Ankerberg: What’s happening is that the special didn’t get peer review; goes to the public and boom, you have this big splash. You sell a lot of books. What are we going to do in the future? Because a lot of people don’t know the historical background, they don’t know the ins and outs of what we are talking about. What is your advice?
Bock: Well, this is happening now pretty regularly and I think my basic advice is that whenever you hear these announcements, take three deep breaths, have a coffee or tea or whatever it is you like to drink, and then let the vetting take place in public that is going to take place. That’s usually going to take a few weeks to sort itself out as there is this flurry of activity about, is this true, could it possible be? That kind of stuff. And then the dust will settle and you will really be in a much better place to access what the claim is.
Ankerberg: You grew up in a Jewish home. You were not a believer until you were what, in college?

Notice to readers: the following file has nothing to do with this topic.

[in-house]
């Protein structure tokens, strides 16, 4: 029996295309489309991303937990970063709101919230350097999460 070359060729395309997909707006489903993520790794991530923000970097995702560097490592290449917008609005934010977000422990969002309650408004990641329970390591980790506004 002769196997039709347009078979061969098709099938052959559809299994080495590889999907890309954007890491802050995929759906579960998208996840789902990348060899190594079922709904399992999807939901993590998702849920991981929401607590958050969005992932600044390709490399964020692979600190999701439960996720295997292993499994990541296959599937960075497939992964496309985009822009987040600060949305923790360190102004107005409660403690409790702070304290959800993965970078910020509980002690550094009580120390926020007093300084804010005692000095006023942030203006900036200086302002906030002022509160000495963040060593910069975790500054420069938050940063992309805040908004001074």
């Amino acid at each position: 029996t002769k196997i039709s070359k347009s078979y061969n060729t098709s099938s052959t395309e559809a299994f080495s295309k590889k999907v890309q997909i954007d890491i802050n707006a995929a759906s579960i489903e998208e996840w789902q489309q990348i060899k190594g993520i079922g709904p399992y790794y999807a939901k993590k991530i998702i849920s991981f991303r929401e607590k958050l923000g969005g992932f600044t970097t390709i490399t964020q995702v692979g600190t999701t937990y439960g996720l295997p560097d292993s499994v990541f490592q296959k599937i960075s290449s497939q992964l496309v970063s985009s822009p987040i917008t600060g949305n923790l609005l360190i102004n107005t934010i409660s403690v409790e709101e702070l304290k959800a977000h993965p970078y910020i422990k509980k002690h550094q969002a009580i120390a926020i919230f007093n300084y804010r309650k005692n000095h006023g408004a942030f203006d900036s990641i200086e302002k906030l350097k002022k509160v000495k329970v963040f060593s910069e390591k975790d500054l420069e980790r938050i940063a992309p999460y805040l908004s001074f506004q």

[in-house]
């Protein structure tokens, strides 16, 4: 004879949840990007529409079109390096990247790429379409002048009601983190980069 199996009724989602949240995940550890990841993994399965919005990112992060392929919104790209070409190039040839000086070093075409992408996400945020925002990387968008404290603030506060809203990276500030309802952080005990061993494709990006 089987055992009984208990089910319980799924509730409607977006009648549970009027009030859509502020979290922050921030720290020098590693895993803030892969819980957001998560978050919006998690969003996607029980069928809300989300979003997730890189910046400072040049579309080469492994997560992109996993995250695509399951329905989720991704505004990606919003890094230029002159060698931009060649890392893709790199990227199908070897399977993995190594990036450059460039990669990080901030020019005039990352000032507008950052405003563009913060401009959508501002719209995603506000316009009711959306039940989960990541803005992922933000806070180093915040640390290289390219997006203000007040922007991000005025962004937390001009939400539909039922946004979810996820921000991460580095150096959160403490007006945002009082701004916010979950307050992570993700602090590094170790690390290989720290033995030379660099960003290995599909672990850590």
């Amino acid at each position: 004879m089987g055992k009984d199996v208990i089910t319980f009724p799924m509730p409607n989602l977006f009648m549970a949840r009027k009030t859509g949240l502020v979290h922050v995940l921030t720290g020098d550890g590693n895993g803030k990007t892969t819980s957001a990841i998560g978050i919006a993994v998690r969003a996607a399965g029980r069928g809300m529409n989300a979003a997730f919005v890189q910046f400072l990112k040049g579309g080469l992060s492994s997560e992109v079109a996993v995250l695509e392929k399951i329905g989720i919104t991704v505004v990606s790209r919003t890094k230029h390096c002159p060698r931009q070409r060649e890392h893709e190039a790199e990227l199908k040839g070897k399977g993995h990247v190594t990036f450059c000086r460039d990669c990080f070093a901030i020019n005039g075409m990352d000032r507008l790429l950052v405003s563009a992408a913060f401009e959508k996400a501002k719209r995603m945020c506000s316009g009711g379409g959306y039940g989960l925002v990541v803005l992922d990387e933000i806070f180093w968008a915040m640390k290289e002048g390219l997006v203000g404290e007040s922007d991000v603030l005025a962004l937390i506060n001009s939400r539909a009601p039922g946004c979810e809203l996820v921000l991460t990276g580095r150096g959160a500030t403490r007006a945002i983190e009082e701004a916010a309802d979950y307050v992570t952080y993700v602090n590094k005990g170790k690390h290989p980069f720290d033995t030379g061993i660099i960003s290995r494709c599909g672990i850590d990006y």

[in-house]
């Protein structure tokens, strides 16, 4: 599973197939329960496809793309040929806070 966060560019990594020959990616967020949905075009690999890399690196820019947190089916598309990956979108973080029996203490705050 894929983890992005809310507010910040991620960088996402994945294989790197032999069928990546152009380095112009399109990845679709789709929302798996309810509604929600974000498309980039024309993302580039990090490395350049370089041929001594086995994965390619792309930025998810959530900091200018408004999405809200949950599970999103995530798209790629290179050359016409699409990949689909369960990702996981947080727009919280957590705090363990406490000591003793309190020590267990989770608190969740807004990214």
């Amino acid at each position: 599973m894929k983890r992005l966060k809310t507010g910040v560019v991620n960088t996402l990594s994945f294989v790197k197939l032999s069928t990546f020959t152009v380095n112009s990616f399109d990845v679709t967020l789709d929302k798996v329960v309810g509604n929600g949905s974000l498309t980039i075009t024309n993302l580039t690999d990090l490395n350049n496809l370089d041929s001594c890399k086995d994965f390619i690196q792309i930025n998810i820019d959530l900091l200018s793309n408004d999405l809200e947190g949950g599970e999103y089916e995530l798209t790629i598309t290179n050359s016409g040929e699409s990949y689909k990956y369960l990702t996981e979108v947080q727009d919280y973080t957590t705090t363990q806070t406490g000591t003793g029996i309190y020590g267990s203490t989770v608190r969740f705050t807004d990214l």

Bock: In college.
Ankerberg: Why did you put your faith in Jesus Christ?
Bock: Because I became convinced that He really did rise from the dead and that there was a message here that was unique for people. It was a message about reconciling a wayward person to the living God, something that God takes the initiative to do and something that God accomplishes in such a way that it can be guaranteed. And that’s why the resurrection is so important. The resurrection is important and the totality of the resurrection is important because what we are talking about is a living Jesus who still impacts people and still impacts history.
Ankerberg: Alright. Next week we are going to come back to this topic. And we are going to talk about the historical case for the resurrection, and the facts that have not been disproved by the skeptics. And we are going to talk about the DNA evidence that was gathered at the Talpiot tomb. A little bit more about that, what it means. And the statistics, how they were gathered, how they were used. So I hope that you will join us.